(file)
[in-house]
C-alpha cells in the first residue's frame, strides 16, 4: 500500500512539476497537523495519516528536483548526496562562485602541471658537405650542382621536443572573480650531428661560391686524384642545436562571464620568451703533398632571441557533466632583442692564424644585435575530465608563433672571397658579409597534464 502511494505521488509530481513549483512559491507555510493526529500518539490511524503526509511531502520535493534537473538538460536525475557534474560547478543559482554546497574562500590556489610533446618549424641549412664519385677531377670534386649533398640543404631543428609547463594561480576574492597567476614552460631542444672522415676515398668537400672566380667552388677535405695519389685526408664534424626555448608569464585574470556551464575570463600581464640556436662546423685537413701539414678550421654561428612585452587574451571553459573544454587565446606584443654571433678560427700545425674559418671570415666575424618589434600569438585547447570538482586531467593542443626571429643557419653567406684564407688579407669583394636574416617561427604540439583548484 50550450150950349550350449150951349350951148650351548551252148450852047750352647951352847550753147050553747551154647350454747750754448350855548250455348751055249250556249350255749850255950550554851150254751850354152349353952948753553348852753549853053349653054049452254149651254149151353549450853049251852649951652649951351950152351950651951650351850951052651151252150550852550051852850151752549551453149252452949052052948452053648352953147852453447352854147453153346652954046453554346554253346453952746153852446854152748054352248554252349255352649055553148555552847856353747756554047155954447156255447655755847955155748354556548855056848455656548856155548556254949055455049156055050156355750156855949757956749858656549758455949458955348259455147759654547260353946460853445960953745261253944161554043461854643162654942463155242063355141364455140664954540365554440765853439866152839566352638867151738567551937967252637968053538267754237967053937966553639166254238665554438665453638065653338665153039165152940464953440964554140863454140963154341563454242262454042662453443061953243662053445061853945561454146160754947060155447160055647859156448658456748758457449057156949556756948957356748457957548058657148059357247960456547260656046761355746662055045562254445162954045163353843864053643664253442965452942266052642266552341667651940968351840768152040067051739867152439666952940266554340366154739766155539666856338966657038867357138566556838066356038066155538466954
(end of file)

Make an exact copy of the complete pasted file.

[in-house]
C-alpha cells in the first residue's frame, strides 16, 4: 500500500512539476497537523495519516528536483548526496562562485602541471658537405650542382621536443572573480650531428661560391686524384642545436562571464620568451703533398632571441557533466632583442692564424644585435575530465608563433672571397658579409597534464 502511494505521488509530481513549483512559491507555510493526529500518539490511524503526509511531502520535493534537473538538460536525475557534474560547478543559482554546497574562500590556489610533446618549424641549412664519385677531377670534386649533398640543404631543428609547463594561480576574492597567476614552460631542444672522415676515398668537400672566380667552388677535405695519389685526408664534424626555448608569464585574470556551464575570463600581464640556436662546423685537413701539414678550421654561428612585452587574451571553459573544454587565446606584443654571433678560427700545425674559418671570415666575424618589434600569438585547447570538482586531467593542443626571429643557419653567406684564407688579407669583394636574416617561427604540439583548484 50550450150950349550350449150951349350951148650351548551252148450852047750352647951352847550753147050553747551154647350454747750754448350855548250455348751055249250556249350255749850255950550554851150254751850354152349353952948753553348852753549853053349653054049452254149651254149151353549450853049251852649951652649951351950152351950651951650351850951052651151252150550852550051852850151752549551453149252452949052052948452053648352953147852453447352854147453153346652954046453554346554253346453952746153852446854152748054352248554252349255352649055553148555552847856353747756554047155954447156255447655755847955155748354556548855056848455656548856155548556254949055455049156055050156355750156855949757956749858656549758455949458955348259455147759654547260353946460853445960953745261253944161554043461854643162654942463155242063355141364455140664954540365554440765853439866152839566352638867151738567551937967252637968053538267754237967053937966553639166254238665554438665453638065653338665153039165152940464953440964554140863454140963154341563454242262454042662453443061953243662053445061853945561454146160754947060155447160055647859156448658456748758457449057156949556756948957356748457957548058657148059357247960456547260656046761355746662055045562254445162954045163353843864053643664253442965452942266052642266552341667651940968351840768152040067051739867152439666952940266554340366154739766155539666856338966657038867357138566556838066356038066155538466954